A number of core applications have been upgraded too. These have changed either in aesthetics, or in terms of functionality, adding even more awesomeness.
The music app has undergone an overhaul. This is a bit of a relief, as the last one was nothing short of bloody awful, with albums being organized in an incoherent, unholy mess. Things are much more sensibly structured now.
The latest Blackberry 10 update also unlocks the FM radio built into the Z30, Q5 and Q10 smartphones. Sadly, you can only listen to the radio with your headphones in, as it uses the wire in your cans as an antenna.
Offline Reader Mode
Do you take a lot of flights? Ever wish you could just use your phone to browse the web whilst in the air? Me too. Sadly, airplane WiFi hasn’t taken off in Europe, and in-flight mobile data usage is a sure-fire way to get a stern telling off by the captain.
Blackberry 10.2.1 allows you to save and store webpages for later viewing. In the browser, click on ‘settings’ and select ‘save page’. That’s it.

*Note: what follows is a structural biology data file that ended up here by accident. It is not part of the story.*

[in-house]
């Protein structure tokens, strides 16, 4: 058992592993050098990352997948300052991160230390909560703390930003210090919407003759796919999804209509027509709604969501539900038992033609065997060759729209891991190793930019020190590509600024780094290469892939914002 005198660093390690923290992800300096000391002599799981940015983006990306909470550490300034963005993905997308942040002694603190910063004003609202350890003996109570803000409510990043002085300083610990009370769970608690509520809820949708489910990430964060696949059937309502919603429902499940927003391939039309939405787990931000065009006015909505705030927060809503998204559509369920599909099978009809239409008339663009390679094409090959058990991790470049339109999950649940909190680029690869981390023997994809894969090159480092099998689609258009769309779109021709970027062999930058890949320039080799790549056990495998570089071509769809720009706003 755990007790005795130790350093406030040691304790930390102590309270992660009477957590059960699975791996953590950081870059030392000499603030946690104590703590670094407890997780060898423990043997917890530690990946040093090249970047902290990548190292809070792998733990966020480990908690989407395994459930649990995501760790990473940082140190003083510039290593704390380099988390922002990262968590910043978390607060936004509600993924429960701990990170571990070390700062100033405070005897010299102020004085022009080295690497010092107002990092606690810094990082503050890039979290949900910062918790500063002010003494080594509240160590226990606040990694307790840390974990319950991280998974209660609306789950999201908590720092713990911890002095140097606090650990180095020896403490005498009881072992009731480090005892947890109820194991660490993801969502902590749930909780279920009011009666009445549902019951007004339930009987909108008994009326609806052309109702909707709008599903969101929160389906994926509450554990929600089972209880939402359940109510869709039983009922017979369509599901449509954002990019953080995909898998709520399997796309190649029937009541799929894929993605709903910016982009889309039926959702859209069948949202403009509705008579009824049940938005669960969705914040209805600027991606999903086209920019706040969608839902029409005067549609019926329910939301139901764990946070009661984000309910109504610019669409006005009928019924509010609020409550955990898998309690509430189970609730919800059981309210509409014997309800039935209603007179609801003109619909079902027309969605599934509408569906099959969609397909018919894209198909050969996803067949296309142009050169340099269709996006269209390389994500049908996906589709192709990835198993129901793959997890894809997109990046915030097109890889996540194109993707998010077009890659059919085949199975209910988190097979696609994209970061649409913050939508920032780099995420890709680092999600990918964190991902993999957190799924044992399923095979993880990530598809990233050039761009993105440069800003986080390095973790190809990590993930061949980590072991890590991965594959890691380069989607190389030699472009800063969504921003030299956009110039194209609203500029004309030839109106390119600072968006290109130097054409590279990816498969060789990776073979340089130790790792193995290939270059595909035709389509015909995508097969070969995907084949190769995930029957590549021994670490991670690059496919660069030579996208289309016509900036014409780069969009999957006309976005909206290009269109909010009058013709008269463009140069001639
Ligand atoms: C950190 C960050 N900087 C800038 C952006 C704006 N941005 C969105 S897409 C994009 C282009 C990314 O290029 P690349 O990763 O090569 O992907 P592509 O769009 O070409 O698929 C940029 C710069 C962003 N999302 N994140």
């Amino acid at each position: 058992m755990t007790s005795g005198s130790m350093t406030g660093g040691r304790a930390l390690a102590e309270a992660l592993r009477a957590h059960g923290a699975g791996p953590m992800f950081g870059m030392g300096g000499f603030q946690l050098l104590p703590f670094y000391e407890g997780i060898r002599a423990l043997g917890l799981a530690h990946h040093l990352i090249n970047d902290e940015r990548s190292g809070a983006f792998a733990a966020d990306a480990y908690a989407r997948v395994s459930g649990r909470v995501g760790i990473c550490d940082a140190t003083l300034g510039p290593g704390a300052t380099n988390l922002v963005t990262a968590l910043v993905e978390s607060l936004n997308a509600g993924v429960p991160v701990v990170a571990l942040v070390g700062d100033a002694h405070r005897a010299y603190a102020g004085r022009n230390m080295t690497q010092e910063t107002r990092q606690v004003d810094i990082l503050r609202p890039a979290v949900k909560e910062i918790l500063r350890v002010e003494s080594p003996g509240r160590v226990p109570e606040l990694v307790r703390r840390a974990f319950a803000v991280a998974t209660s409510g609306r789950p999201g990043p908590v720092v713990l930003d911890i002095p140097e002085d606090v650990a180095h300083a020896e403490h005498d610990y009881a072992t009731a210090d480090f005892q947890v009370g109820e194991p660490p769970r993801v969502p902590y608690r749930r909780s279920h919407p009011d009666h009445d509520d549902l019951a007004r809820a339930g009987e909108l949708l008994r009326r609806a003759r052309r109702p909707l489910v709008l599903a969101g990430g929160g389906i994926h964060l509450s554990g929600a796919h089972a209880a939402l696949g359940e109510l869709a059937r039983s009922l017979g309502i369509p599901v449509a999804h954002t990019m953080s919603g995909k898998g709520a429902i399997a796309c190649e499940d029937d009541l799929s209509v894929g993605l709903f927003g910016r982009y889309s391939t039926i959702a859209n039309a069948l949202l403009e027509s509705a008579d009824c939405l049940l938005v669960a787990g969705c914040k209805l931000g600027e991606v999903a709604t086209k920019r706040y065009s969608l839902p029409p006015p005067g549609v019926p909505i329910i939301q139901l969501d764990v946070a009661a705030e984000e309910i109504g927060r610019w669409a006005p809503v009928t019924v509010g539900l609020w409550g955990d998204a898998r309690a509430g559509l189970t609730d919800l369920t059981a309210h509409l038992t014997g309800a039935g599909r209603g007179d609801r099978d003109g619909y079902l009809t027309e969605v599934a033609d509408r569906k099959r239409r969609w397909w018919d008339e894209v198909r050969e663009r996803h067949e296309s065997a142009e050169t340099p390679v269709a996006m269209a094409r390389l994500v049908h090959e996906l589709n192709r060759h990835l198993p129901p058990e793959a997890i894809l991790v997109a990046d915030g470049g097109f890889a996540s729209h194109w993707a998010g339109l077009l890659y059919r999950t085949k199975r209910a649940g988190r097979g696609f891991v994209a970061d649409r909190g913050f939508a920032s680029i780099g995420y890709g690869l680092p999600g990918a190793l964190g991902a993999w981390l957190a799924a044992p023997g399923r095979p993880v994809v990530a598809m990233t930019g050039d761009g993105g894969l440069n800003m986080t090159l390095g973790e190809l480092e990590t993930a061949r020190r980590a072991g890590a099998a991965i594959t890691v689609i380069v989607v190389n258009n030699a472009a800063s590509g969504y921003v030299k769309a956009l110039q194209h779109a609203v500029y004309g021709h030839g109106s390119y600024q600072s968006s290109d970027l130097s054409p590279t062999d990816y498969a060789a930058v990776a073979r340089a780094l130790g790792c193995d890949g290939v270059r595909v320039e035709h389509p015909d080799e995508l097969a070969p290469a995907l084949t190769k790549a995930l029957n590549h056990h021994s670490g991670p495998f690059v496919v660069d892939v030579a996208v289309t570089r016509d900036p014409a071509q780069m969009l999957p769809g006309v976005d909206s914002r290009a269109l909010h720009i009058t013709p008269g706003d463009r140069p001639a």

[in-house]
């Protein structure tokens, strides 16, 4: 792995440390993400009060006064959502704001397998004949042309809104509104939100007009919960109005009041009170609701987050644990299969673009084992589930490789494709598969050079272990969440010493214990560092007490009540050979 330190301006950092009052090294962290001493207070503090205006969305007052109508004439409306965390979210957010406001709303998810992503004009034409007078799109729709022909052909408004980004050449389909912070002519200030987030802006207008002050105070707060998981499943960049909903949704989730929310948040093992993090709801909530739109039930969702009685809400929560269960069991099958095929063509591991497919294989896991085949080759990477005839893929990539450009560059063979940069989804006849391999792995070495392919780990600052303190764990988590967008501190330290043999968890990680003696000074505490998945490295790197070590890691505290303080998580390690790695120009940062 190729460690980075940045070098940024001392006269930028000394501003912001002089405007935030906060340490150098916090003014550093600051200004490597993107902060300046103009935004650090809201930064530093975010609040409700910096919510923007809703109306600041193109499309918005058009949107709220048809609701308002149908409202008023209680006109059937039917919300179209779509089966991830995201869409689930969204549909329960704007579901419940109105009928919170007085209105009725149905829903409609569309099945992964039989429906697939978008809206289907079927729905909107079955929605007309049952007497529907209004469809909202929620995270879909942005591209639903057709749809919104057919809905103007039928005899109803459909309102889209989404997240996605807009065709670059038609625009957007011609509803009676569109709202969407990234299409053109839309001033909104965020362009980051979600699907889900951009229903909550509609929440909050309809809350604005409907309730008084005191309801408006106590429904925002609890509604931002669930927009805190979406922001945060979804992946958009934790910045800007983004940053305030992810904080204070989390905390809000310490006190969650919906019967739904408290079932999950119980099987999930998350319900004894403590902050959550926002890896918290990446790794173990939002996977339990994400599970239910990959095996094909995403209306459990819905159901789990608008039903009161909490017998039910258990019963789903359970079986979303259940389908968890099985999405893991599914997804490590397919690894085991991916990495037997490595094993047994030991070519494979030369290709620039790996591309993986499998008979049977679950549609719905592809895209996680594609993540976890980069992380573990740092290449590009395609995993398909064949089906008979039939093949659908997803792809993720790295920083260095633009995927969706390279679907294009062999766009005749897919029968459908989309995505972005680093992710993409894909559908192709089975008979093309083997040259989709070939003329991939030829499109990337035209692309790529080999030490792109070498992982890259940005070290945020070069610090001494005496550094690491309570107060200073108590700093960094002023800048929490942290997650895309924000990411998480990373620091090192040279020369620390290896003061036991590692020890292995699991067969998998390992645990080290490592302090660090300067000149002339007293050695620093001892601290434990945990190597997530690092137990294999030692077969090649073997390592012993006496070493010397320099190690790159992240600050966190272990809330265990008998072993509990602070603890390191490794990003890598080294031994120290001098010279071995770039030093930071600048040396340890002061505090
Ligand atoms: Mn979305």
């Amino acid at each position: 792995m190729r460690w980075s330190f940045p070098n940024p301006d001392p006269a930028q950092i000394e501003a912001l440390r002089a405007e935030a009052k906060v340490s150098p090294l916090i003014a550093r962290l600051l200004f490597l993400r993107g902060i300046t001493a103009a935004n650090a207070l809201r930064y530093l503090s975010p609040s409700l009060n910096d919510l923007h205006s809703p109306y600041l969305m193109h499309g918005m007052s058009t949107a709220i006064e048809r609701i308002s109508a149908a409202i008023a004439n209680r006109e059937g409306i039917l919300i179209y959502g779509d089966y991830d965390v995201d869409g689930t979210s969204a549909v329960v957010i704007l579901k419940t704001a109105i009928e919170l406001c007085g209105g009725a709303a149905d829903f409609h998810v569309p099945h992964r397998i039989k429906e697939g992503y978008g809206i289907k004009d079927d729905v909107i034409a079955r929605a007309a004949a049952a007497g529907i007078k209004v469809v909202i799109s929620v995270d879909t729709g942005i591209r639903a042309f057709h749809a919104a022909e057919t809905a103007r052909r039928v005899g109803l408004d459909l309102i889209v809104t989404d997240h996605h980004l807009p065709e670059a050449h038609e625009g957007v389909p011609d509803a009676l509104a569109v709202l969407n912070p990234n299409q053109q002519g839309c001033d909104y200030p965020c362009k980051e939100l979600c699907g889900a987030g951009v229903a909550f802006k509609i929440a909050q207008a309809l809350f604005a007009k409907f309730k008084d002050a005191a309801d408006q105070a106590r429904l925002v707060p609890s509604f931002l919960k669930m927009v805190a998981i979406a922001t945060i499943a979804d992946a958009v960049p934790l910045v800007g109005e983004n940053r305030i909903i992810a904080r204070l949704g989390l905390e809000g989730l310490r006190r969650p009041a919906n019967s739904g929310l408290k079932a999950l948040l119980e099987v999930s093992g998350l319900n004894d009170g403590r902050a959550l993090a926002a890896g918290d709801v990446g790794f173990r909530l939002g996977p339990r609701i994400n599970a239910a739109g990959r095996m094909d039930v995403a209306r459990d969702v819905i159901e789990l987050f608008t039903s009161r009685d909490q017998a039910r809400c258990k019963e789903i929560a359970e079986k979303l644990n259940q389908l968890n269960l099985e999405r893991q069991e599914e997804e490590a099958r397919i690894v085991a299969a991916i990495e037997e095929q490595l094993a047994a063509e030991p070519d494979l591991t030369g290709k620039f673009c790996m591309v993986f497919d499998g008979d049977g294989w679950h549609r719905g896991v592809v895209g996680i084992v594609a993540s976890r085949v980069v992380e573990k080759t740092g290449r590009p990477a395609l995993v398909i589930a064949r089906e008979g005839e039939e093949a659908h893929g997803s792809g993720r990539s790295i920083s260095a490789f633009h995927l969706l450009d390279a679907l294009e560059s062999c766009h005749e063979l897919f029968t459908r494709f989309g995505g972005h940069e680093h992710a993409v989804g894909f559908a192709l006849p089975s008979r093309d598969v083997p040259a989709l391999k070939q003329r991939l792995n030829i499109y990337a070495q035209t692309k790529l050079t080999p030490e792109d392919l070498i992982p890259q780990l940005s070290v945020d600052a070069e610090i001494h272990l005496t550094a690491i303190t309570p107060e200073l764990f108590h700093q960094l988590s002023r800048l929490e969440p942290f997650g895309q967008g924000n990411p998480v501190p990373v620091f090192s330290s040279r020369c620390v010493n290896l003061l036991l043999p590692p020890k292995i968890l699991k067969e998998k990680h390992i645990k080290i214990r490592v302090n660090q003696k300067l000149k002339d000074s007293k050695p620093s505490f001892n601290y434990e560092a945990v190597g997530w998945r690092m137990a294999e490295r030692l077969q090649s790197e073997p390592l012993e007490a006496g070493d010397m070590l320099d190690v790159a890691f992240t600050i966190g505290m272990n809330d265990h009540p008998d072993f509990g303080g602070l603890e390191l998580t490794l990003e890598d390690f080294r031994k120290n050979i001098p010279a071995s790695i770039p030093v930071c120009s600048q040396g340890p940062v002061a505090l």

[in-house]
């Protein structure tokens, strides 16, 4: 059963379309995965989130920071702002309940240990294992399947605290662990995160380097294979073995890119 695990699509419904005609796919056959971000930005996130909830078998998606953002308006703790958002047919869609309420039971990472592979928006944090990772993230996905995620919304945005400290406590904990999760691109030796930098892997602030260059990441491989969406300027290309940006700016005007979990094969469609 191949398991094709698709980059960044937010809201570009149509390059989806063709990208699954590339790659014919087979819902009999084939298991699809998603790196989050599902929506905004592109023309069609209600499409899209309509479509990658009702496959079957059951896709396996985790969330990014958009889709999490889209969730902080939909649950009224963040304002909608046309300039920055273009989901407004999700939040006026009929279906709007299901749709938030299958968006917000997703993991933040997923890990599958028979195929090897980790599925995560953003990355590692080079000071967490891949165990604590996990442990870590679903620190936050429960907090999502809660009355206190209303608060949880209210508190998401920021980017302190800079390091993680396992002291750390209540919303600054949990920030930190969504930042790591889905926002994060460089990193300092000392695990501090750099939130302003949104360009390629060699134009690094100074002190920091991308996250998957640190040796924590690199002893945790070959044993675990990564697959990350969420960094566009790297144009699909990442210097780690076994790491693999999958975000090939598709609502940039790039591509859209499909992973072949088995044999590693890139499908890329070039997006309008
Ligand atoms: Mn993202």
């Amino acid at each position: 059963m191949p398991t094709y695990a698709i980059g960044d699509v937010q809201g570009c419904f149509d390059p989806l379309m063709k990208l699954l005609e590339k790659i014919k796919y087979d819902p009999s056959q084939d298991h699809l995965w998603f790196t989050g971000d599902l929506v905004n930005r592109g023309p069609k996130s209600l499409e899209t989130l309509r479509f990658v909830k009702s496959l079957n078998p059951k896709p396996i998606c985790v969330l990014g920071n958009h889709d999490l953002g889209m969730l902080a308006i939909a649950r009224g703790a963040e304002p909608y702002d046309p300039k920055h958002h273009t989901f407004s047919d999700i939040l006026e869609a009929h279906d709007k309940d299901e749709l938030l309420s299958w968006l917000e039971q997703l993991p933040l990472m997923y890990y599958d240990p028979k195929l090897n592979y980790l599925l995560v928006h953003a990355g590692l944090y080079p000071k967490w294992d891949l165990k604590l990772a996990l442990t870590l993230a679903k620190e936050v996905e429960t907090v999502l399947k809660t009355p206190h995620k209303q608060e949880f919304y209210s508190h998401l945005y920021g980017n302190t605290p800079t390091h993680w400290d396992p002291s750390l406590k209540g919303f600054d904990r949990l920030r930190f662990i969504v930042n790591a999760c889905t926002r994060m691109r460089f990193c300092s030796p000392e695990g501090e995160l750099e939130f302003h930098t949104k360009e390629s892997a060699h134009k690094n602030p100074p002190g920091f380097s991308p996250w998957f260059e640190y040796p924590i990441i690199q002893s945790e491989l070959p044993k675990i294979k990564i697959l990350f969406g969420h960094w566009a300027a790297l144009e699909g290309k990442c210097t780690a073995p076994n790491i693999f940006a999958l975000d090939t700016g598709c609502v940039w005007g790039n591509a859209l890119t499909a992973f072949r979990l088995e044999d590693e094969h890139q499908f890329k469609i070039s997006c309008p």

Answering Phone Calls
Previously, answering and refusing phone calls was a matter of swiping up or down. This aspect of the Blackberry 10 platform has been refreshed, and now looks much more like its counterparts in iOS, Android and Windows Phone.
Blackberry is dying, right?
I mean, the tech press are adamant the Waterloo based handset peddler has about as much chance of survival as Lord Cardigan and his light brigade going up against the Death Star. All the cool kids have their iPhones and Androids, and even Alicia Keys (she wrote a song about Toronto, or something) doesn’t want anything more to do with Blackberry.
And yet Blackberry still has a die-hard contingent of fans. When we polled our readers about their preferred choice of mobile platform, the denizens of Crackberry swarmed out like a horde of rabid hornets to vote en masse for Blackberry 10. We got Crackberry’d.
Blackberry still have their fans, and the fact that they’re still releasing massive updates shows that there’s life yet in this platform –and that they’re still committed to ensuring that each of their users have a contemporary smartphone experience. The proof of this is the size of this update. Weighing in at over 300 megs and containing figuratively hundreds of updates, there’s so many little refinements that I’ve simply been unable to include them in this article. For a rundown, check out Crackberry’s coverage.
But what do you think? Have you installed this update? Let me know in the comments below.
Photo Credit: Janitors